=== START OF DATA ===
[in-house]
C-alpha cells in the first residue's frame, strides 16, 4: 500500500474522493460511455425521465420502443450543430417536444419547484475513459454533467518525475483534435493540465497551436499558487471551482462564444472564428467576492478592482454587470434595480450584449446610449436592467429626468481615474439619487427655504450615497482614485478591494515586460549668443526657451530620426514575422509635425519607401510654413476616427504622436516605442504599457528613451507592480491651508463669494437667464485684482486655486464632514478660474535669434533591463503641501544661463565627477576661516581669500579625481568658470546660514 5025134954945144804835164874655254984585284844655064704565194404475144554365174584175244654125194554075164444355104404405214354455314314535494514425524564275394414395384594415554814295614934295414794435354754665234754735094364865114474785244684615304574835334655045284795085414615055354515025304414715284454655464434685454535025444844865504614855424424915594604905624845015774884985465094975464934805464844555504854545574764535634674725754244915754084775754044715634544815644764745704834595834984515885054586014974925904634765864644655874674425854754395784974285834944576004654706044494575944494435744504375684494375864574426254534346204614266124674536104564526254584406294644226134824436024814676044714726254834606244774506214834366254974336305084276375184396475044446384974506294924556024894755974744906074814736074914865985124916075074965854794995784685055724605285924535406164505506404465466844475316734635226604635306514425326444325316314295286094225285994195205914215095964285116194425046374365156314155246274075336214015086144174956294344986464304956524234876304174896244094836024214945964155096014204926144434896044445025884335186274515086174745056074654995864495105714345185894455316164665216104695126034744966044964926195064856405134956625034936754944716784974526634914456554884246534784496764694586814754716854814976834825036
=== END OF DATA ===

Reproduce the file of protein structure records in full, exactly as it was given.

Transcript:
[in-house]
C-alpha cells in the first residue's frame, strides 16, 4: 500500500474522493460511455425521465420502443450543430417536444419547484475513459454533467518525475483534435493540465497551436499558487471551482462564444472564428467576492478592482454587470434595480450584449446610449436592467429626468481615474439619487427655504450615497482614485478591494515586460549668443526657451530620426514575422509635425519607401510654413476616427504622436516605442504599457528613451507592480491651508463669494437667464485684482486655486464632514478660474535669434533591463503641501544661463565627477576661516581669500579625481568658470546660514 5025134954945144804835164874655254984585284844655064704565194404475144554365174584175244654125194554075164444355104404405214354455314314535494514425524564275394414395384594415554814295614934295414794435354754665234754735094364865114474785244684615304574835334655045284795085414615055354515025304414715284454655464434685454535025444844865504614855424424915594604905624845015774884985465094975464934805464844555504854545574764535634674725754244915754084775754044715634544815644764745704834595834984515885054586014974925904634765864644655874674425854754395784974285834944576004654706044494575944494435744504375684494375864574426254534346204614266124674536104564526254584406294644226134824436024814676044714726254834606244774506214834366254974336305084276375184396475044446384974506294924556024894755974744906074814736074914865985124916075074965854794995784685055724605285924535406164505506404465466844475316734635226604635306514425326444325316314295286094225285994195205914215095964285116194425046374365156314155246274075336214015086144174956294344986464304956524234876304174896244094836024214945964155096014204926144434896044445025884335186274515086174745056074654995864495105714345185894455316164665216104695126034744966044964926195064856405134956625034936754944716784974526634914456554884246534784496764694586814754716854814976834825036